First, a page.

Pete's Dragon Blu-ray Review

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Classic territory

by Casimir Harlow Dec 12, 2016 at 8:54 PM

  • Movies review


    Pete's Dragon Blu-ray Review
    SRP: £24.99

    Film Review

    Mining its own back-catalogue for revisions and remakes, Disney revisits Pete's Dragon to wonderfully homely effect.

    A family favourite for generations, Pete's Dragon was one of those beloved features that blended a live action cast with cartoon elements - namely, the Dragon. Decades later, remaking it using modern CG technology seems like a logical decision, although it may take a while for longtime fans of the classic to actually accept a dragon that looks 'real'. Admittedly this dragon is more like a Muppet puppet than a 'real' dragon as you'd imagine one to be, replete with thick green fur and cuddly toy paws, but the change from cartoon is a jarring one nonetheless for those familiar with the original. Once you get past that, though, you'll find this modern updating is one of the warmest, most engaging family films of the year - a classic tale enriched by modern effects; an unmissable adventure that, if you haven't seen yet, would make perfect Christmas viewing.
    After a terrible tragedy, Pete finds himself alone in the woods, with his only friend a giant green dragon. Years later, when park rangers discover the young wildling, it's not long before they discover a lot more, but the possibility that there is a giant dragon living in the woods draws the interest of both the curious and the calculating; with Robert Redford's old man enrapt by the magical allure of these majestic beasts, whilst Karl Urban's logger remains determined to make his millions. Despite treading familiar territory, Pete's Dragon does so using modern effects perfectly blended with classic themes and ideas, and the rich values, morals and sentiments of the tale are at the core of Disney's most prestigious titles. The sweeping family tale; the excellent wilderness adventure and the peppered aerial action all leave this another great Disney retelling.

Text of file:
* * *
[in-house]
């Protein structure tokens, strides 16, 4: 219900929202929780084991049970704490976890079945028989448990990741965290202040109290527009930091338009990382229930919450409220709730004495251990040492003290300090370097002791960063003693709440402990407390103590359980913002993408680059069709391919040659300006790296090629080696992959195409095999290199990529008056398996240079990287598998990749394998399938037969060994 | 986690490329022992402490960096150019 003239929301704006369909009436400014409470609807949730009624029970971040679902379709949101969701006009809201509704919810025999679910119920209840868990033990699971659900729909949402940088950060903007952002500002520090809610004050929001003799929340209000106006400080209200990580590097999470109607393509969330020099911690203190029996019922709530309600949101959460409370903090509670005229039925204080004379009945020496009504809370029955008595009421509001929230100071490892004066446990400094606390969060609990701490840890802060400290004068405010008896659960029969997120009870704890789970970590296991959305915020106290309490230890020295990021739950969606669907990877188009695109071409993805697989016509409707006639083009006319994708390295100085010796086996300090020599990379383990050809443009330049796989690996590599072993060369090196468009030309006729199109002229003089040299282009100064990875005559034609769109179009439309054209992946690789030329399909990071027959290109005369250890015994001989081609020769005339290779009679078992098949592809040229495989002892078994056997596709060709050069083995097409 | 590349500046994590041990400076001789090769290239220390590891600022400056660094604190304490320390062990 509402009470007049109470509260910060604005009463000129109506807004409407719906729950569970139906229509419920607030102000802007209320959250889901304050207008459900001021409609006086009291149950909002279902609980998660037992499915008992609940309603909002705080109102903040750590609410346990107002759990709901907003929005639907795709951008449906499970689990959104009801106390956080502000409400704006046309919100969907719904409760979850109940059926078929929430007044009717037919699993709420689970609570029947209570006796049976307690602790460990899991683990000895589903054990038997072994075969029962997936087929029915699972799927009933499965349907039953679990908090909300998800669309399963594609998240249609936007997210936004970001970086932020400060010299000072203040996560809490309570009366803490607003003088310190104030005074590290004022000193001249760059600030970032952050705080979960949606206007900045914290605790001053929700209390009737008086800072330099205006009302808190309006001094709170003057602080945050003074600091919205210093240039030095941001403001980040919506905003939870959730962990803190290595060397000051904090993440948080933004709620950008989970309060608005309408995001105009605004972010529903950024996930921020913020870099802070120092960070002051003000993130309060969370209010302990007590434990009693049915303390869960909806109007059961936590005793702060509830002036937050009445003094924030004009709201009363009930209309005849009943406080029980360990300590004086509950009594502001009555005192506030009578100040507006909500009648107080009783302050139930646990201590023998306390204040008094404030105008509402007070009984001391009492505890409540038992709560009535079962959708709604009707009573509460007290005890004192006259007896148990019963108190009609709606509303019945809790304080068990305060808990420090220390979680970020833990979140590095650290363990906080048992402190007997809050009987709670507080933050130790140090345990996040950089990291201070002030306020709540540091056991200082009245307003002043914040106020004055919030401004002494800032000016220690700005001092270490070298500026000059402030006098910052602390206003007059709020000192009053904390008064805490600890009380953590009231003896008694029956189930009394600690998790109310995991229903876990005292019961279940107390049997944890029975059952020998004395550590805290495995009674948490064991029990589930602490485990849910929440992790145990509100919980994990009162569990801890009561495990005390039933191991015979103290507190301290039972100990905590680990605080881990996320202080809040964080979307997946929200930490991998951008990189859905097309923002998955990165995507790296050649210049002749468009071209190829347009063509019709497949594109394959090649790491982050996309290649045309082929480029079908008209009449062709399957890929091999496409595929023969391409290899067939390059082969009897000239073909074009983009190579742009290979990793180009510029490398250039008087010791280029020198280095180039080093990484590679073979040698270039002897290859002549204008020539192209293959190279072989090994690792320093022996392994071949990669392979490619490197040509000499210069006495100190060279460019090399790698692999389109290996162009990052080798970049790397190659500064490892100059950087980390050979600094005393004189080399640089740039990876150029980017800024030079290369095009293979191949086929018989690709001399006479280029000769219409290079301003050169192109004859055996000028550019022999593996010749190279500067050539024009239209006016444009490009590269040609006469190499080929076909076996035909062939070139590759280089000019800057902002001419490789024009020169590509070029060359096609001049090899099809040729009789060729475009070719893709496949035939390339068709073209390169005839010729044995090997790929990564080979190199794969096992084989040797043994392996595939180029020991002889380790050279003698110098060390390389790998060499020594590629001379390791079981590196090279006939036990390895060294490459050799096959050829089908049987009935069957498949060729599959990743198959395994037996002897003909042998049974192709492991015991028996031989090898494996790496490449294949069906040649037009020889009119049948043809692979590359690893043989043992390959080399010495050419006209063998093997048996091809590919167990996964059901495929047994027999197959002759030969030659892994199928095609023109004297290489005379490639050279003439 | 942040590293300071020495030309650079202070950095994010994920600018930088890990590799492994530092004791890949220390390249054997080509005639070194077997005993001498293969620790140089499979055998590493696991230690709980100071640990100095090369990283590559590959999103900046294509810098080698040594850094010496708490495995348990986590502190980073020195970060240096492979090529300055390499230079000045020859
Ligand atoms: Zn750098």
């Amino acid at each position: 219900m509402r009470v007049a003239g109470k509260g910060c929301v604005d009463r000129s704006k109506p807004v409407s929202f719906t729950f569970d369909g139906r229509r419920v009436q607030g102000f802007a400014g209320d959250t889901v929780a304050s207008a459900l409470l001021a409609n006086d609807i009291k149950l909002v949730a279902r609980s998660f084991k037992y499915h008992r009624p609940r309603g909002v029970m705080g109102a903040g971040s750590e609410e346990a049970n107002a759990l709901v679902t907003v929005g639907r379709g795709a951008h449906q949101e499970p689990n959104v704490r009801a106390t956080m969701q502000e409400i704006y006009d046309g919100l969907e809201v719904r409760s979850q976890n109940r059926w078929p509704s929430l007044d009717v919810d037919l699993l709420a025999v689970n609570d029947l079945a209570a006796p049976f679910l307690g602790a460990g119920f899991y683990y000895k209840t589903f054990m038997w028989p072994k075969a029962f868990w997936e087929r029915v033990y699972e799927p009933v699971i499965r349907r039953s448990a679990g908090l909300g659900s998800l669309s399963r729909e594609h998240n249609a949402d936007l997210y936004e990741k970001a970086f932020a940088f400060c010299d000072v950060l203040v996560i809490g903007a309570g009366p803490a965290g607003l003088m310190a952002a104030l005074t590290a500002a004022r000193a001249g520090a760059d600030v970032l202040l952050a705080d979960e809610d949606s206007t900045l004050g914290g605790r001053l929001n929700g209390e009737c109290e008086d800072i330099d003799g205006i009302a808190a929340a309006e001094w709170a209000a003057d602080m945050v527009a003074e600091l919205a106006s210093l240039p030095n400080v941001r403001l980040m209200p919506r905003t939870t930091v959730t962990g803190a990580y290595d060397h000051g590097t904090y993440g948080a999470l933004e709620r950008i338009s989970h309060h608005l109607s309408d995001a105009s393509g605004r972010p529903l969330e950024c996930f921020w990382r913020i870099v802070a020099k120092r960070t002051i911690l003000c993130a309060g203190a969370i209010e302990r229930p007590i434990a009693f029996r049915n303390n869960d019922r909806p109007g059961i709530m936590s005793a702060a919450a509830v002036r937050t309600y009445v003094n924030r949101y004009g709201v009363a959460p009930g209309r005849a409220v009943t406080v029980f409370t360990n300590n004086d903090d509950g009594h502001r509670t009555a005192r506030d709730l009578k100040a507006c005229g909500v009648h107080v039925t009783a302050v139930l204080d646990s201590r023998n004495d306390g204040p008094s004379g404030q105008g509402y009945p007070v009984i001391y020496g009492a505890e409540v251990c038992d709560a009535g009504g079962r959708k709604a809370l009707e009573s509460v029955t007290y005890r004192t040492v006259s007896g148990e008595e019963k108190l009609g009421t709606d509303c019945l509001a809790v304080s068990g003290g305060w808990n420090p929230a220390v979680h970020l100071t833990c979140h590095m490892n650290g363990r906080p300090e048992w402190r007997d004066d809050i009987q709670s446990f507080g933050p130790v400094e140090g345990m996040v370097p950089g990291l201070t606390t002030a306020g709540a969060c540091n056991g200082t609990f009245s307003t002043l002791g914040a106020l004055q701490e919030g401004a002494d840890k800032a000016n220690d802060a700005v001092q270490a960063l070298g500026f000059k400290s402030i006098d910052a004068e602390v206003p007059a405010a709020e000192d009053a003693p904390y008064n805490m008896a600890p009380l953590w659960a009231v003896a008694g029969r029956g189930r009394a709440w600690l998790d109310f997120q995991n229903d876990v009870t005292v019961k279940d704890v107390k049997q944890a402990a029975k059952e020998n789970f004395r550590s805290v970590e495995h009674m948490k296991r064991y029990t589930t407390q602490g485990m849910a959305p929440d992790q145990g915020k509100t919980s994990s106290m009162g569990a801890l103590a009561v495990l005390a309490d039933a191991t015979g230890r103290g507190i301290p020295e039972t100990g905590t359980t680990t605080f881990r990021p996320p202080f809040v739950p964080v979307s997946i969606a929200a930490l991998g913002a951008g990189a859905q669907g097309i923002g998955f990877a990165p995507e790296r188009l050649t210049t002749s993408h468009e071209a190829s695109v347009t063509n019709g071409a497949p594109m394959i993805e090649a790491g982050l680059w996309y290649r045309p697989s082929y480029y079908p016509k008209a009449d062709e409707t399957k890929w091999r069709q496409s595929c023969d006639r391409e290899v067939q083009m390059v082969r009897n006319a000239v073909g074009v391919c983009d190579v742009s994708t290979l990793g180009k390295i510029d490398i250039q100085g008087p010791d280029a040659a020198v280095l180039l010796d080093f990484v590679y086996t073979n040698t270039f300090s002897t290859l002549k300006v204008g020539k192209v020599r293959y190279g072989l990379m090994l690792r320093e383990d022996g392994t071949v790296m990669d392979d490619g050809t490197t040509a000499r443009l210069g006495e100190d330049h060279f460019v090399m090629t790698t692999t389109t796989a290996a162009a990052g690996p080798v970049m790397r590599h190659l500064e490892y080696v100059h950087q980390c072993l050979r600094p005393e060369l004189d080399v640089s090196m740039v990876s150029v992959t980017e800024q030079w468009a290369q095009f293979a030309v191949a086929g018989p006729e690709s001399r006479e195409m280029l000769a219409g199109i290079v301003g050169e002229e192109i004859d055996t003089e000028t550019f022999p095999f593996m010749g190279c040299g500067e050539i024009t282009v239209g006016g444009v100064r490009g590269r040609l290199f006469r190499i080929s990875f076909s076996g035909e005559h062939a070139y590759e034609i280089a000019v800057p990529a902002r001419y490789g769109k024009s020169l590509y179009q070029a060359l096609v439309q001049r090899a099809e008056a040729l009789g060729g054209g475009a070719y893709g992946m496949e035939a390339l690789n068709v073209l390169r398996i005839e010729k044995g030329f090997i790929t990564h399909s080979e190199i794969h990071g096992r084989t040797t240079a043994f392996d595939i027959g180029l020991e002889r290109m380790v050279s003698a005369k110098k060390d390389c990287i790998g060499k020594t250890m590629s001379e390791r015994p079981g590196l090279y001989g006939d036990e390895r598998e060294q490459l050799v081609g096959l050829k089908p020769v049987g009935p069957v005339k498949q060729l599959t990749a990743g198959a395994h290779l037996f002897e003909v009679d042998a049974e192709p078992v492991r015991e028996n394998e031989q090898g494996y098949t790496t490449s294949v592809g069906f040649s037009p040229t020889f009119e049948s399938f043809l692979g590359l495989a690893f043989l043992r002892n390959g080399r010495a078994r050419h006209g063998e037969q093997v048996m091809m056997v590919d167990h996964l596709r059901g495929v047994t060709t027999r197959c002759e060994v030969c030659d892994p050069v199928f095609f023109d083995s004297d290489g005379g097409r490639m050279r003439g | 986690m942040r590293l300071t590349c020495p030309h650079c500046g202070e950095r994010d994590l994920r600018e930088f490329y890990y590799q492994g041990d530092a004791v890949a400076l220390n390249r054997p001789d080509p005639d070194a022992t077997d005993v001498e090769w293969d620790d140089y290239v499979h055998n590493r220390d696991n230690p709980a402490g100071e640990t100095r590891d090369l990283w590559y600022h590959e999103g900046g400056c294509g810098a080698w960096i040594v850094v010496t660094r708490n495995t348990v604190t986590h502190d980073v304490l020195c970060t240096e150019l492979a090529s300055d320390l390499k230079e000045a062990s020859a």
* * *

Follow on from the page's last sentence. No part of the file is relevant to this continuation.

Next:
Picture Quality

    Pete's Dragon hits UK Region Free Blu-ray complete with a stellar 1080p/AVC-encoded High Definition video presentation framed in the movie's original theatrical aspect ratio of 2.40:1 widescreen. Shot with a 70s/80s period vibe, there is a classic feel to the presentation too, which embraces the natural landscapes, and broad, vibrant vistas.

    There is a classic feel to the presentation which embraces the broad, vibrant vistas

    Detail is excellent, bringing life to the unreal muppet-puppet-style beast with his thick green fur that is rich and layered. Pete's mop of hair and dirty, wildling look is authentically represented right down to the finest nuances, whilst the crags and lines on Redford's ageing visage are on full display here. The colours, whilst entirely natural (Elliot himself notwithstanding), still allow for vibrant, lush landscapes; beautiful blue skies, and stunning woodland sequences as shafts of sunlight cascade through the trees in a way which would make both Terrence Malick and Alejandro Inarritu proud. Black levels are strong, rich and deep, primed with excellent shadow detail.